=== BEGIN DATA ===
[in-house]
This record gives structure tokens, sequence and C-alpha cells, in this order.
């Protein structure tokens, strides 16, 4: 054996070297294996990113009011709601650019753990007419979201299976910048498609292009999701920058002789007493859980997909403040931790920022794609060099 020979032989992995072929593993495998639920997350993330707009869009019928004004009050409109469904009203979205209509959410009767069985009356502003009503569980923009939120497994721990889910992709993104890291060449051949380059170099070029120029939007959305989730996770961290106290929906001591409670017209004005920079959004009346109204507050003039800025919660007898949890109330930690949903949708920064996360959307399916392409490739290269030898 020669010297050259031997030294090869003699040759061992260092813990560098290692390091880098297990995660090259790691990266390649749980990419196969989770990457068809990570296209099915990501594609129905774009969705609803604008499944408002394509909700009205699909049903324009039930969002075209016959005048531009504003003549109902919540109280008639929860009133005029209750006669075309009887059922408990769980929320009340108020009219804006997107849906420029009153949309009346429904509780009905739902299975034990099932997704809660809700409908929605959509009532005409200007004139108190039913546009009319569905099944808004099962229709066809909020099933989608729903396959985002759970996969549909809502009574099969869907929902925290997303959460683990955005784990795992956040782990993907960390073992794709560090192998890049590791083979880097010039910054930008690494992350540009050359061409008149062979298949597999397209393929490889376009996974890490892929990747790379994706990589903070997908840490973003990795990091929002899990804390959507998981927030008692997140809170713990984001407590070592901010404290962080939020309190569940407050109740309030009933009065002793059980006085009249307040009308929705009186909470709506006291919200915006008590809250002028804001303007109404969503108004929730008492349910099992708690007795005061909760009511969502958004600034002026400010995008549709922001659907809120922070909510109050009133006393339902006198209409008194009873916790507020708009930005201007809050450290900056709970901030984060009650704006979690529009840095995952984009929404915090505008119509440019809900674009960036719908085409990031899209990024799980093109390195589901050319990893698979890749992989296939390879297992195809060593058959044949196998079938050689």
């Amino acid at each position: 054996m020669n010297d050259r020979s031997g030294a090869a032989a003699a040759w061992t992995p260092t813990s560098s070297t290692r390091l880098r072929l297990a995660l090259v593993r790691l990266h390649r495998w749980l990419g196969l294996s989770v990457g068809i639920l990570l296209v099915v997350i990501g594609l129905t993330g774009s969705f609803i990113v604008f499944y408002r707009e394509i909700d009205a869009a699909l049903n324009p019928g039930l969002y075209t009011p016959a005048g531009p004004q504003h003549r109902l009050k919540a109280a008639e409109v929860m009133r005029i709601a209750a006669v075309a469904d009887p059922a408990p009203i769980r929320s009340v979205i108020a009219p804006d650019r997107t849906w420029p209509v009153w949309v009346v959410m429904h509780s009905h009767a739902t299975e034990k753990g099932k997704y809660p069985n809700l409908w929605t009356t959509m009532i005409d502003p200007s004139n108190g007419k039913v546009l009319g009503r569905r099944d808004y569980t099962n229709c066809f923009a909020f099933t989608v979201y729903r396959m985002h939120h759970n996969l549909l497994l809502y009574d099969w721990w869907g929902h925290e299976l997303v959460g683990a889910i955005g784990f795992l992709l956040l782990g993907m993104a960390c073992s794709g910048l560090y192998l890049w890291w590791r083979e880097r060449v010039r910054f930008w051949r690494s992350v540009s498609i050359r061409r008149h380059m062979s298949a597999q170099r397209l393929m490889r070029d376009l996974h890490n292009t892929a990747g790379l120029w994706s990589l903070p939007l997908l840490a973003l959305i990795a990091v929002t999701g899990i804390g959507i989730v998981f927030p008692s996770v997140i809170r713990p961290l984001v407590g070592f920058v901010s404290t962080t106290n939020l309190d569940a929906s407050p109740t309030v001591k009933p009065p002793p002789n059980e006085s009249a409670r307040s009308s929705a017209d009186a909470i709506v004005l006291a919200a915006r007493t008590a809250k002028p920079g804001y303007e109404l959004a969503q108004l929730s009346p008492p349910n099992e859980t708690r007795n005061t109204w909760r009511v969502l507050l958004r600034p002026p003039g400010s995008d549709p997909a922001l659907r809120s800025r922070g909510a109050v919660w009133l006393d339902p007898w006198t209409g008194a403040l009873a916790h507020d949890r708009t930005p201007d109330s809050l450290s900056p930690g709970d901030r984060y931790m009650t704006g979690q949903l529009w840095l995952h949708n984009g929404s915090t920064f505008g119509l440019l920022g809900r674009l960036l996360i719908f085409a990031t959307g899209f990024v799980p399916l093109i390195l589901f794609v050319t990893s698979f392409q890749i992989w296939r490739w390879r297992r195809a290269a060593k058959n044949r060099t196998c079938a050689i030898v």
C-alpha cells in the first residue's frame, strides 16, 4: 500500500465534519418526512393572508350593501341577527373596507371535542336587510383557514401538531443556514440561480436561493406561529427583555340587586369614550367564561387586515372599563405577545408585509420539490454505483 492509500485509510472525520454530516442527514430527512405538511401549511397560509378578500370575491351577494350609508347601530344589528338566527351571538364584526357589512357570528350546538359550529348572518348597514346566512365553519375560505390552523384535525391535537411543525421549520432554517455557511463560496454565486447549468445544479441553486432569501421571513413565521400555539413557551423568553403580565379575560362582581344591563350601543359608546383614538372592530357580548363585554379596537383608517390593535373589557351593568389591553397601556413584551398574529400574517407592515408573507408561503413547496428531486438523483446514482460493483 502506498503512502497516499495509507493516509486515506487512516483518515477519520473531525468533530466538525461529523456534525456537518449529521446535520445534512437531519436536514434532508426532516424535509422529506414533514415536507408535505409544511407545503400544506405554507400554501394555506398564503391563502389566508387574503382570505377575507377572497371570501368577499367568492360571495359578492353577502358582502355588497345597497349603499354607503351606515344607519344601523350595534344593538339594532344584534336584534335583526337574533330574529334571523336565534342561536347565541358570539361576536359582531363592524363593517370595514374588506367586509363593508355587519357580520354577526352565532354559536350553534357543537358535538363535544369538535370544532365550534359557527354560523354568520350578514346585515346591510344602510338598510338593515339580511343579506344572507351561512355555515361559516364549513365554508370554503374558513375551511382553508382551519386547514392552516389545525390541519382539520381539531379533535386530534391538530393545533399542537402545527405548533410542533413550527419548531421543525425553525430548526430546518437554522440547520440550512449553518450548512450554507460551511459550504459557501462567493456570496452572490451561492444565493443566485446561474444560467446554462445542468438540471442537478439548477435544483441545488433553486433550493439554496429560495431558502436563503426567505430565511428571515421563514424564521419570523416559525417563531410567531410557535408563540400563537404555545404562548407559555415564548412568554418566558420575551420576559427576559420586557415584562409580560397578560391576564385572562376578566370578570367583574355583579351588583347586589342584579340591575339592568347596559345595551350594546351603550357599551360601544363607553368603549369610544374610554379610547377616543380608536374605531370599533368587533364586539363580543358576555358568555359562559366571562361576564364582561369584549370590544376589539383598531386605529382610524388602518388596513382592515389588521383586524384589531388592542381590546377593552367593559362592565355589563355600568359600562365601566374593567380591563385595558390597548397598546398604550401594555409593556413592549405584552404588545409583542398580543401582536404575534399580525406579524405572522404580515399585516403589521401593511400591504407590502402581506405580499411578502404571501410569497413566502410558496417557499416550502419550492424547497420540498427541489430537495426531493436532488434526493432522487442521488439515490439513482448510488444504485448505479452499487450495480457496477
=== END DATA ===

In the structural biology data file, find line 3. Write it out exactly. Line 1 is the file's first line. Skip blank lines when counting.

């Protein structure tokens, strides 16, 4: 054996070297294996990113009011709601650019753990007419979201299976910048498609292009999701920058002789007493859980997909403040931790920022794609060099 020979032989992995072929593993495998639920997350993330707009869009019928004004009050409109469904009203979205209509959410009767069985009356502003009503569980923009939120497994721990889910992709993104890291060449051949380059170099070029120029939007959305989730996770961290106290929906001591409670017209004005920079959004009346109204507050003039800025919660007898949890109330930690949903949708920064996360959307399916392409490739290269030898 020669010297050259031997030294090869003699040759061992260092813990560098290692390091880098297990995660090259790691990266390649749980990419196969989770990457068809990570296209099915990501594609129905774009969705609803604008499944408002394509909700009205699909049903324009039930969002075209016959005048531009504003003549109902919540109280008639929860009133005029209750006669075309009887059922408990769980929320009340108020009219804006997107849906420029009153949309009346429904509780009905739902299975034990099932997704809660809700409908929605959509009532005409200007004139108190039913546009009319569905099944808004099962229709066809909020099933989608729903396959985002759970996969549909809502009574099969869907929902925290997303959460683990955005784990795992956040782990993907960390073992794709560090192998890049590791083979880097010039910054930008690494992350540009050359061409008149062979298949597999397209393929490889376009996974890490892929990747790379994706990589903070997908840490973003990795990091929002899990804390959507998981927030008692997140809170713990984001407590070592901010404290962080939020309190569940407050109740309030009933009065002793059980006085009249307040009308929705009186909470709506006291919200915006008590809250002028804001303007109404969503108004929730008492349910099992708690007795005061909760009511969502958004600034002026400010995008549709922001659907809120922070909510109050009133006393339902006198209409008194009873916790507020708009930005201007809050450290900056709970901030984060009650704006979690529009840095995952984009929404915090505008119509440019809900674009960036719908085409990031899209990024799980093109390195589901050319990893698979890749992989296939390879297992195809060593058959044949196998079938050689």